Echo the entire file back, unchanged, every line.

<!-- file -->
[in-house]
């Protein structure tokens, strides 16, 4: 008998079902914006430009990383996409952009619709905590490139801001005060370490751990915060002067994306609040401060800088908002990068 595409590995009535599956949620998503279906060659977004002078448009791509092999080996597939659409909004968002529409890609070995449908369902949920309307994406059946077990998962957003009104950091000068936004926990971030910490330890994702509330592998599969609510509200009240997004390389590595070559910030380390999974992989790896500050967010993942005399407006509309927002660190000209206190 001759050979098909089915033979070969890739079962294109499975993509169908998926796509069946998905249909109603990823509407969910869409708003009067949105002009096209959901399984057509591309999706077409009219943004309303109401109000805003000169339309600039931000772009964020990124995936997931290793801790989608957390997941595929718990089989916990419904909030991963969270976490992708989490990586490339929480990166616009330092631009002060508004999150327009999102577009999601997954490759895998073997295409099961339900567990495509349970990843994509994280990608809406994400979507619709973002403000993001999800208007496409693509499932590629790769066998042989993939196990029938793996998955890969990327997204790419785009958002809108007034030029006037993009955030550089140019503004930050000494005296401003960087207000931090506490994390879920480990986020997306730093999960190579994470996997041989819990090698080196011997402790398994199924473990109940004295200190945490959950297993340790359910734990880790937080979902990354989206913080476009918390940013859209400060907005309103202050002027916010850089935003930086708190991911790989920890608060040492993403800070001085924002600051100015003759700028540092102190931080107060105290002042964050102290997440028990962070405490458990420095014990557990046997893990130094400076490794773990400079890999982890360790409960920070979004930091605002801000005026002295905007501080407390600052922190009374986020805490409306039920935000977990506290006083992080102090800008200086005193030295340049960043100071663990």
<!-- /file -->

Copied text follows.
[in-house]
């Protein structure tokens, strides 16, 4: 008998079902914006430009990383996409952009619709905590490139801001005060370490751990915060002067994306609040401060800088908002990068 595409590995009535599956949620998503279906060659977004002078448009791509092999080996597939659409909004968002529409890609070995449908369902949920309307994406059946077990998962957003009104950091000068936004926990971030910490330890994702509330592998599969609510509200009240997004390389590595070559910030380390999974992989790896500050967010993942005399407006509309927002660190000209206190 001759050979098909089915033979070969890739079962294109499975993509169908998926796509069946998905249909109603990823509407969910869409708003009067949105002009096209959901399984057509591309999706077409009219943004309303109401109000805003000169339309600039931000772009964020990124995936997931290793801790989608957390997941595929718990089989916990419904909030991963969270976490992708989490990586490339929480990166616009330092631009002060508004999150327009999102577009999601997954490759895998073997295409099961339900567990495509349970990843994509994280990608809406994400979507619709973002403000993001999800208007496409693509499932590629790769066998042989993939196990029938793996998955890969990327997204790419785009958002809108007034030029006037993009955030550089140019503004930050000494005296401003960087207000931090506490994390879920480990986020997306730093999960190579994470996997041989819990090698080196011997402790398994199924473990109940004295200190945490959950297993340790359910734990880790937080979902990354989206913080476009918390940013859209400060907005309103202050002027916010850089935003930086708190991911790989920890608060040492993403800070001085924002600051100015003759700028540092102190931080107060105290002042964050102290997440028990962070405490458990420095014990557990046997893990130094400076490794773990400079890999982890360790409960920070979004930091605002801000005026002295905007501080407390600052922190009374986020805490409306039920935000977990506290006083992080102090800008200086005193030295340049960043100071663990």